At least a couple of hours passed before I noticed anything of interest on the trail. I was thankful for Keon’s gift of a handkerchief, as I doubtless would have lost feeling in my face after so much time. The wintry winds had bothered me a great deal at first, but I felt myself growing somewhat used to the conditions as I fell into the thick of my task. What was that movement? A tiny traveler’s cart rolling down through the woods, pulled by a bay draft horse. I immediately swooped down and alerted my tail.
“Keon,” I spoke as my feet hit the ground. “There’s just a single cart headed toward us, less than half a mile away. It didn’t seem to be carrying much, though it was covered, probably for the impending rain--”
“Sounds like an easy enough target,” Keon grinned. “Could you make out the driver? Was there more than one person?”
“I think there was a man and a child, though it was hard to see. That’s all I could tell.”
“Fair enough,” he said, sounding satisfied and eager. He stood by his adoptive father’s side and took a moment to explain the situation to him in the Alfarian tongue. Orlo seemed less excited, his eyes resting on my concerned face. I didn’t want to steal from innocent, helpless folk, and I wasn’t about to pretend otherwise. Still, I didn’t want to upset the Alfar. Without their protection and guidance, I was defenseless against whatever Gillireth had planned for me.
Orlo responded, seemingly hesitantly, and Keon relayed the message so that I could understand. “You heard the elf,” he began with a joke. “We’re going to hide off on the sides of the path, hidden in the underbrush, until they come to this point. Then, on Orlo’s signal, we’ll jump out, surround them, and state our demands, as we spoke of. It’s as simple as that, dear. So find a bush and squat,” he sneered, and I sneered back.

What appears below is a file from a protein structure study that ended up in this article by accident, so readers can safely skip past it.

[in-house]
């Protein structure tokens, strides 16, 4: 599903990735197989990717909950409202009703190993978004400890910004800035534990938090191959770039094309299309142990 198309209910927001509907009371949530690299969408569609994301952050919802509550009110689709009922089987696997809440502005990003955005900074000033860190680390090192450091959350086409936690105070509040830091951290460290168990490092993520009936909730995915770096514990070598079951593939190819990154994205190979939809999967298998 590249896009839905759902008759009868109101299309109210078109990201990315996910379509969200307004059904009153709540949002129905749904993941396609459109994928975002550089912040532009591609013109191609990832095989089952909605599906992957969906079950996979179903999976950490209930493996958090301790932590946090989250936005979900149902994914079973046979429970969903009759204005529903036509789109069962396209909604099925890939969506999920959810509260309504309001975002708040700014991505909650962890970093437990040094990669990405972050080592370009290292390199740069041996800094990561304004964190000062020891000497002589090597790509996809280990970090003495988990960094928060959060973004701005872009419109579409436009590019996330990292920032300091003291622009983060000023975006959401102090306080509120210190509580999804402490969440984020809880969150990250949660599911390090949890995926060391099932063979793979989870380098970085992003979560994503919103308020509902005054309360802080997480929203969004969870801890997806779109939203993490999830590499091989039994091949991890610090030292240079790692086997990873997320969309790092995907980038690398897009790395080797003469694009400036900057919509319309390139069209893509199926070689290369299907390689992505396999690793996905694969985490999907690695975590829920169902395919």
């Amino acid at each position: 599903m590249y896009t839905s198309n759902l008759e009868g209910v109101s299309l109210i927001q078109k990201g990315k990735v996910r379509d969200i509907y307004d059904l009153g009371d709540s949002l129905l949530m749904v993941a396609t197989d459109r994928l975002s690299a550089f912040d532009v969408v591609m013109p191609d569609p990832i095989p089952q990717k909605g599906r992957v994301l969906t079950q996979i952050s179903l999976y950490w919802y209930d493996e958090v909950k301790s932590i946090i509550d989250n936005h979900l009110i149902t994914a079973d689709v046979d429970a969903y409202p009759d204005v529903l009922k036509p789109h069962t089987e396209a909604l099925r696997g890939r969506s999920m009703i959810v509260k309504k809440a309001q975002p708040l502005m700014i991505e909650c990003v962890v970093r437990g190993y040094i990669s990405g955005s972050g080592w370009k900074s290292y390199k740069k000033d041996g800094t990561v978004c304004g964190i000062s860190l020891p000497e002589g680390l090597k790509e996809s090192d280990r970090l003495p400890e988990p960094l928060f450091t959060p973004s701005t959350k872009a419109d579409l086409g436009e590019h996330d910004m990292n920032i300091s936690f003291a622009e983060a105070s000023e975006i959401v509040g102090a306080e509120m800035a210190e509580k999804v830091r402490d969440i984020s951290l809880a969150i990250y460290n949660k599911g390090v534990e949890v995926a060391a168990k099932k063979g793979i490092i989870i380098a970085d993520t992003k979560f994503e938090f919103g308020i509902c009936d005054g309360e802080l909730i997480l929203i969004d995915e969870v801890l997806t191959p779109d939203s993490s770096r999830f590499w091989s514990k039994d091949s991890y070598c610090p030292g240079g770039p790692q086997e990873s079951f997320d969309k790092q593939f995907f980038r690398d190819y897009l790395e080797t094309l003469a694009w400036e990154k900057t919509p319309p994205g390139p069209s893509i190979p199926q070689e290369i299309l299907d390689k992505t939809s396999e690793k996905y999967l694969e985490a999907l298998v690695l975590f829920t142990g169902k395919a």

The other bandits had already begun to take their places, and Fia had made herself disappear directly after landing, so I found a location quite close to the edge of the road near a tree trunk and a holly bush. It afforded a clear enough view of the situation while allowing me to crouch and hide.
It felt as though a year had passed before we could hear the hooves clopping and the rickety wheels of the cart crashing against rocks and roots. A moment later, and the unaware victims came into vision. I checked that my hood and kerchief were securely in place, hoping that my ruddy hair and the light mist of my chilled breath might go unnoticed.